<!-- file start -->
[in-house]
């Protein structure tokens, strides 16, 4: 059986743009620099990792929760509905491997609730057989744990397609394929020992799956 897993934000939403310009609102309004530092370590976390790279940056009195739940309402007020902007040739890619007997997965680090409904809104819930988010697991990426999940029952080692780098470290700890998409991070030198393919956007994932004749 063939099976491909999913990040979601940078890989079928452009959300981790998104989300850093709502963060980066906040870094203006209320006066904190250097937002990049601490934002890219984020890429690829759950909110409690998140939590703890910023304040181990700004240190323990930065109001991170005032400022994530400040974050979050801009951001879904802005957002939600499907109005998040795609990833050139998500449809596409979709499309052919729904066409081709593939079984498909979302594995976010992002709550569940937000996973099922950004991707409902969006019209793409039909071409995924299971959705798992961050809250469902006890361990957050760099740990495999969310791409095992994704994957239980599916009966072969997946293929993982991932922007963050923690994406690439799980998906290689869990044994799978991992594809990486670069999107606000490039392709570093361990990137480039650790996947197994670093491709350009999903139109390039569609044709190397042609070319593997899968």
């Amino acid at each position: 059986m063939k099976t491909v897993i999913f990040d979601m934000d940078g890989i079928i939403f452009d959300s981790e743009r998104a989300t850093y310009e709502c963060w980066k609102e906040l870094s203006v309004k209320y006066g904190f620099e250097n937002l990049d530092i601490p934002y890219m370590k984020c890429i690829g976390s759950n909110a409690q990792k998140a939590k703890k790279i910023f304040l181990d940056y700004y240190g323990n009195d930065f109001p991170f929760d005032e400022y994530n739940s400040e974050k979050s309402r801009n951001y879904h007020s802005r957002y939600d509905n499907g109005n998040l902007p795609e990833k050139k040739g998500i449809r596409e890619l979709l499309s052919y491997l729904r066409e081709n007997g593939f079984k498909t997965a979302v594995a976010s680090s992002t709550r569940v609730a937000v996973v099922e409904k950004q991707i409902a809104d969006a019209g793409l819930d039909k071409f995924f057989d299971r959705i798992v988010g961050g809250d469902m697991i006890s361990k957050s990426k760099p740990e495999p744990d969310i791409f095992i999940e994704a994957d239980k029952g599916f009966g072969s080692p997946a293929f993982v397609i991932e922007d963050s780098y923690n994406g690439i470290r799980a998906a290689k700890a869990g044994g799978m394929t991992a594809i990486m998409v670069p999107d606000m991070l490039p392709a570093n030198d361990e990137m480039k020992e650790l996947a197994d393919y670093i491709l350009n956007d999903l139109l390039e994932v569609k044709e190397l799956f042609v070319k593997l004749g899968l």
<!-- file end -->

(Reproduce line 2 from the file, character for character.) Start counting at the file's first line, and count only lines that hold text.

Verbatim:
């Protein structure tokens, strides 16, 4: 059986743009620099990792929760509905491997609730057989744990397609394929020992799956 897993934000939403310009609102309004530092370590976390790279940056009195739940309402007020902007040739890619007997997965680090409904809104819930988010697991990426999940029952080692780098470290700890998409991070030198393919956007994932004749 063939099976491909999913990040979601940078890989079928452009959300981790998104989300850093709502963060980066906040870094203006209320006066904190250097937002990049601490934002890219984020890429690829759950909110409690998140939590703890910023304040181990700004240190323990930065109001991170005032400022994530400040974050979050801009951001879904802005957002939600499907109005998040795609990833050139998500449809596409979709499309052919729904066409081709593939079984498909979302594995976010992002709550569940937000996973099922950004991707409902969006019209793409039909071409995924299971959705798992961050809250469902006890361990957050760099740990495999969310791409095992994704994957239980599916009966072969997946293929993982991932922007963050923690994406690439799980998906290689869990044994799978991992594809990486670069999107606000490039392709570093361990990137480039650790996947197994670093491709350009999903139109390039569609044709190397042609070319593997899968």